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What’s The Difference Between Analog And IP Cameras?
Sep 04, 2017

What’s The Difference Between Analog And IP Cameras?

When choosing security cameras for your home or business, you’ll notice a lot of talk about the differences between analog cameras and IP cameras. Both types of cameras work well in either personal or business security scenarios. An analog camera feeds your security images directly to a television, VCR, or DVD player. An IP, or network, camera feeds your security images directly to a Web server. Whether an analog or IP camera is best for you depends upon your individual security needs, so I’m going to list some differences between the two to help you decide on your security camera.


Let’s talk about budget first, because that is generally a primary concern for anyone looking to install a new security system or enhance an existing one. Analog cameras are cheaper than IP cameras. The technology behind the analog security feed is tried, true, and quite old – about 50 years old to be exact. As such, these cameras cost less than the newer and more technologically advanced IP models.

This being said, the IP models are generally easier to install than analog units are. They feed the security image directly to Web server, so any wiring you need is likely present in your home or business for your computers. Therefore, the cameras themselves may be more expensive, but the installation and wiring fees for an analog camera just might offset the difference in camera cost should you choose an IP.


Cost aside, another important consideration for your CCTV security cameras is lighting. I stress to my customers daily that security cameras do you no good if you cannot see the images they are projecting. An analog camera works very well at recording images in many different hues of light. An IP camera performs much better in well-lit conditions.

With this in mind, if you are securing your home, for example, and you would like to spare your neighbors the annoyance of high-voltage mercury lighting around the perimeter of your property, you might do better with an analog camera. If you’re securing your business, which has lighting all around the property to keep it bright throughout the night, you would do fine with an IP camera.


Another thing I stress to my customers is distance. In this particular case, analog wins again for home lighting, whereas IP wins for business property. Analog cameras record well in light, but lose clarity the further away the image. IP cameras maintain clarity at longer distances, so they work well for securing larger areas, such as parking lots or warehouses, for example.

In terms of motion sensitivity, however, an analog camera is far more stable. This camera model might not project clear images at extended distances, but it can handle the shaking of high winds or even an earthquake better than an IP camera. Your image will stay truer on a disturbed analog camera than a disturbed IP one.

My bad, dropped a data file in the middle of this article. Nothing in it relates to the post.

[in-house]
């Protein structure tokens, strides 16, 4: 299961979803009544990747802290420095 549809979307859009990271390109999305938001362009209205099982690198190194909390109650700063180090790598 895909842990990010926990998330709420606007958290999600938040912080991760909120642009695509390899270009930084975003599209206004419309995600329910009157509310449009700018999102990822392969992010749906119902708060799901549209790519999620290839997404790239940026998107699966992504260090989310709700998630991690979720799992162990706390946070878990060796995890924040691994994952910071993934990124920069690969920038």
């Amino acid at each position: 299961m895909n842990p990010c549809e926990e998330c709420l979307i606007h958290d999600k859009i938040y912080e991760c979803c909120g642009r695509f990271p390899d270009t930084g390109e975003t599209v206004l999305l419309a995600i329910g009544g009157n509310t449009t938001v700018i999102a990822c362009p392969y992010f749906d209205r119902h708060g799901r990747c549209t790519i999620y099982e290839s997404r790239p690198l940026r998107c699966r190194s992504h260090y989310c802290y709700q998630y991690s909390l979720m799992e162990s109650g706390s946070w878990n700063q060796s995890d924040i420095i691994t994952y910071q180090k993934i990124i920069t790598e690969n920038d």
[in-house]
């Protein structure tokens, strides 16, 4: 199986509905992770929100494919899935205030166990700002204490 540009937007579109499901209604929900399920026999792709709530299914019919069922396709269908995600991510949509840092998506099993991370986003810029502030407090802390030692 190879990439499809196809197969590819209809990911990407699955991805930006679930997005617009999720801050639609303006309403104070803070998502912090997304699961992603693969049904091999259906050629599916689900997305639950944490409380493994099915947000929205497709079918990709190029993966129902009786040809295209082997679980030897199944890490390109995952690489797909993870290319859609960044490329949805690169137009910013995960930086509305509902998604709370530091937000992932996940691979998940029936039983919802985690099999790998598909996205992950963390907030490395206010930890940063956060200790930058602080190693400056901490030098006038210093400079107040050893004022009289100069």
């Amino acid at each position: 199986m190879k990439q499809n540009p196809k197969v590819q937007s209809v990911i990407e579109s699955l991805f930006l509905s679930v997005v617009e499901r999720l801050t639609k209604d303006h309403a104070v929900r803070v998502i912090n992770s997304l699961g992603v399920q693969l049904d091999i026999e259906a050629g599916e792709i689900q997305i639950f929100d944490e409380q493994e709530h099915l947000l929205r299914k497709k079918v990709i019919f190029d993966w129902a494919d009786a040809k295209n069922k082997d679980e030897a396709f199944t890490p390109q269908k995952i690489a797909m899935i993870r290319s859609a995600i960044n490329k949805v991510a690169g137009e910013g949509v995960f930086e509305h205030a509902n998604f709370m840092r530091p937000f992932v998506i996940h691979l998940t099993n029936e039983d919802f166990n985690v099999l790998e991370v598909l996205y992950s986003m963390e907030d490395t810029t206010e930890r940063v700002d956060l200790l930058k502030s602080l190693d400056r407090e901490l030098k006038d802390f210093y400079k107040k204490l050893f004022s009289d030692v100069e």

Clarity at a distance isn’t your only concern, however, and I often recommend IP systems to my customers who desire a clearer and sharper picture. This is where the differences in technology come into play, and one of the reasons why IP cameras are more expensive than analog cameras. Just like pictures taken with digital cameras, the more pixels the better the clarity.

As I said at the beginning of the post, analog camera technology is older, and the maximum amount of megapixel resolution an analog camera has is 0.4 megapixels. An IP camera has as much as 10 megapixel resolution, so your image will be much clearer with an IP camera. This will, of course, also increase the cost of the camera.

Projection Feed

I briefly touched upon it in my introduction, but let’s talk a little bit more about the actual projection feed of an analog versus an IP camera. The security systems you see monitored on TV screens by security guards are generally analog CCTV systems. These cameras are hardwired into a recording device, such as a VCR or DVD recorder, and are constantly recording and projecting the security images onto the TV screen.

An IP camera system can be hard-wired or wireless, and the image feeds to a network server. The server to which the feed is transmitted can be accessed by any electronic device with Internet capabilities. For example, if you have your home or business secured with IP security cameras, all you would need to do is log in to the server hosting your camera feed and voila! Instant security images on your computer, smartphone, notepad, or other mobile device.

Security Camera Security

It might sound silly to talk about security camera security, but let’s do that for just a moment! As I explained above, your analog security camera is feeding the images directly into a recording device. This makes your security feed susceptible to anyone with the capabilities of getting their hands on your tapes, DVDs, or recording units.

An IP security camera encrypts your security feed prior to sending it to the network server. It does this for several reasons, including compressing the data into a smaller size and securing it for transport over the Internet; therefore, if you are concerned about the security of your security images, you’ll probably feel more comfortable with an IP CCTV security system than an analog one.

As you can see, there are some significant differences between an analog and an IP security camera. The type of camera you choose really does depend upon your individual security needs. If you are securing your home, and simply want a simple, inexpensive system, analog might be the way to go. If you’re securing your business and have an expansive area to secure, you might find IP a better solution.